Not very nice viruses

One of the beauties of having your own server, or virtual server, is that you can set it up to do just about anything, including scanning email for viruses and quarantining them — not delivering them but saving them on the server so that you can inspect them. I spent a bit of time reading through virus-laden email (how's that for "needs a life"!) and was dismayed by the tone I found running throughout.

The senders of these virus-laden emails make clever attempts to get the recipient to click on the attachment (thus launching the virus). Among the tricks are using a recognizable and "safe" file extension, followed by miles of spaces and the real extension which would cause the virus to launch; the point is that email program windows are only so wide, so that the file extension is hidden. Here are some examples:

I have attached your file. Your password is jkl44563.
Attachment: your_doc.zip

I was surprised, too! :-(??
Who could suspect something like that? (profanity deleted)

» Attachment: oh_no_7256.doc.bat

Subject: Postcard
Best wishes,
your friend.

» Attachment:

Subject: Does it matter?
Your photo, uahhh…. , you are naked!
+++ Attachment: No Virus found
+++ MC-Afee AntiVirus – www.mcafee.com

» Attachment: text01_info.zip

Please confirm!
Attachment: detail3.zip

» Attachment: Novarg/My Doom Virus

Your pictures are good!

The sample file you sent contains a new virus version of mydoom.j.
Please clean your system with the attached signature.
Robert Ferrew

++++ Attachment: No Virus found
++++ Norman AntiVirus – www.norman.com
Attachment: datfiles_dough.zip

» Despite the claim that the "signature" is a "virus cleaner",
and the email specifies "Attachment: No Virus found",
the attachment itself IS the Novarg/My Doom Virus.

Subject: important message
Please read the attached file!

» Attachment: message.doc.pif

Subject: hello
Try this, or nothing!
» Attachment: game_xxo.txt[large space snipped].pif

» The attachment file name contains some 67 spaces, ensuring that it extends to the right beyond what email programs can normally display, making the .pif extension virtually disappear and allowing the file to appear to be a simple text file.

Anybody use your accounts and (or) passwords!
For further details see the attachment.

+-+-+ X- Mail_Scanner: No Virus found
+-+-+ BURLINGTON-NJ- AntiVirus Service

» Attachment: check_this.TXT.zip

Fwd: Warning again
Do not visit this illegal websites!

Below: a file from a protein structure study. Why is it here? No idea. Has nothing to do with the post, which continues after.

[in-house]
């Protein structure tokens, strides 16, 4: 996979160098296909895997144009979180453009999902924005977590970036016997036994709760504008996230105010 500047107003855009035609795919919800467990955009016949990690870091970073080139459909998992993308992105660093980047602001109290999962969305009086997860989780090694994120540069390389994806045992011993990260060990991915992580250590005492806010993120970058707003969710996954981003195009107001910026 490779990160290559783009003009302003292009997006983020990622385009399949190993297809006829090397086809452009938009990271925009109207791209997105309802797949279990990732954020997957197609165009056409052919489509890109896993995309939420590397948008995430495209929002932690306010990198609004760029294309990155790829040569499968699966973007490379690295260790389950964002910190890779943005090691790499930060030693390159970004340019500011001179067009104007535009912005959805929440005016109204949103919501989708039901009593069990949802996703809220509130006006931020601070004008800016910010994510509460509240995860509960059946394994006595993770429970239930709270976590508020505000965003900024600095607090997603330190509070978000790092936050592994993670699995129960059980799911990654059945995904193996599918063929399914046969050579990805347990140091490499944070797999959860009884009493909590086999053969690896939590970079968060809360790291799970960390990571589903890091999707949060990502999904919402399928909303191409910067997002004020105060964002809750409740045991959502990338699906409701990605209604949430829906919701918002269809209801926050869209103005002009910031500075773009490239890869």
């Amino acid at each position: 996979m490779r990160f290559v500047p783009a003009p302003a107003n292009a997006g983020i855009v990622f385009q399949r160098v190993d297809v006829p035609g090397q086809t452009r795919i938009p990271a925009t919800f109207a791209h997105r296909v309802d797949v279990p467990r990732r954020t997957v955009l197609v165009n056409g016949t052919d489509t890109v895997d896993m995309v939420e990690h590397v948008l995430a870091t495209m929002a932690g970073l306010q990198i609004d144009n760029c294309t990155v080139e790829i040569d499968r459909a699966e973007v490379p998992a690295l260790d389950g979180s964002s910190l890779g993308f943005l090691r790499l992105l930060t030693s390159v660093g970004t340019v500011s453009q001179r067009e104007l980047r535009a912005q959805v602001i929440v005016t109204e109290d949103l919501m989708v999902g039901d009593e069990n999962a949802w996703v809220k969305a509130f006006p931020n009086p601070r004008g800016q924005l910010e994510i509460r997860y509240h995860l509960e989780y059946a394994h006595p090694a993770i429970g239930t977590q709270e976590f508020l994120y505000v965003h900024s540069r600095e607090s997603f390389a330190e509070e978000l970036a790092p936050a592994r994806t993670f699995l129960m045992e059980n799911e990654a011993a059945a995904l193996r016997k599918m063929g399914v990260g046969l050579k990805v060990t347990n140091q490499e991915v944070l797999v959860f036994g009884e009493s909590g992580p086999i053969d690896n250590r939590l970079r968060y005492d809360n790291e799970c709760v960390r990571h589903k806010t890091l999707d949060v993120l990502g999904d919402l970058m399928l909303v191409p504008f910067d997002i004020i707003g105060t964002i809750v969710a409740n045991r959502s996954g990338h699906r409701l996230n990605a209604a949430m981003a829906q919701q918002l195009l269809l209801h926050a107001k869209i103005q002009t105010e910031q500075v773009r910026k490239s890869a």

++++ Attachment: No Virus found
++++ F-Secure AntiVirus – www.f-secure.com

» Attachment: abuses.exe

Re: your bill
I have attached your document.

» Attachment: bill.doc (huge space snipped) .pif

Mail Delivery (failure)
If the message will not displayed automatically,
follow the link to read the delivered message.
Received message is available at:
(snipped link with tracking ID)

» Attachment: message.scr

Subject: Pictures
Your pictures are good!

» Attachment: your_picture01.pif

Subject: Hi
I hope the patch works.
+++ Attachment: No Virus found
+++ MessageLabs AntiVirus – www.messagelabs.com

» Attachment: software.zip [Novarg/MyDoom Virus]

Subject: Shocking document
I am shocked about your document!

» Attachment: document_with_notice.zip

Re: Order
Thank you for your request, your details are attached!
+++ Attachment: No Virus found
+++ Panda AntiVirus – www.pandasoftware.com

» Attachment: all_in_all.exe

One truly useful link is to virus.gr's comparative tests of antivirus programs. The folks at virus.gr apparently tested what appear to be the majority of anti-virus programs by throwing a large number of viruses at them (75,000+) … and give the results of their anti-virus testing, ranked best to worst. See their left menu for links to past anti-virus testing.You may be surprised. UNFORTUNATELY, virus.gr seems no longer to be providing this information.

I'd also suggest MailWasher Pro which enables one to check email while it's still on the server … that is, before downloading it in an email program.

3 Comments to "Not very nice viruses"

  1. Dan Renner says:


    I believe the term for the methodology these emails fall under is 'social engineering', as opposed to the virus writer (or 'script-kiddie' as in many of the above) attempting to fool the machine itself.

    In addition to your aforementioned virus.gr site, here are a couple of links to other anti-virus test sites:


    You'll find in these test that the heavily marketed 'names' don't do that well. It is interesting that this seems to also be the case in the Operating System field as well… :-)

  2. Mark says:

    I have had tremendous success using Virus Hunter. I recommend it hands down.

  3. DianeV says:

    Thanks. I don't let virus-laden emails download to my computer; that's the reason I could compile a list like the above.

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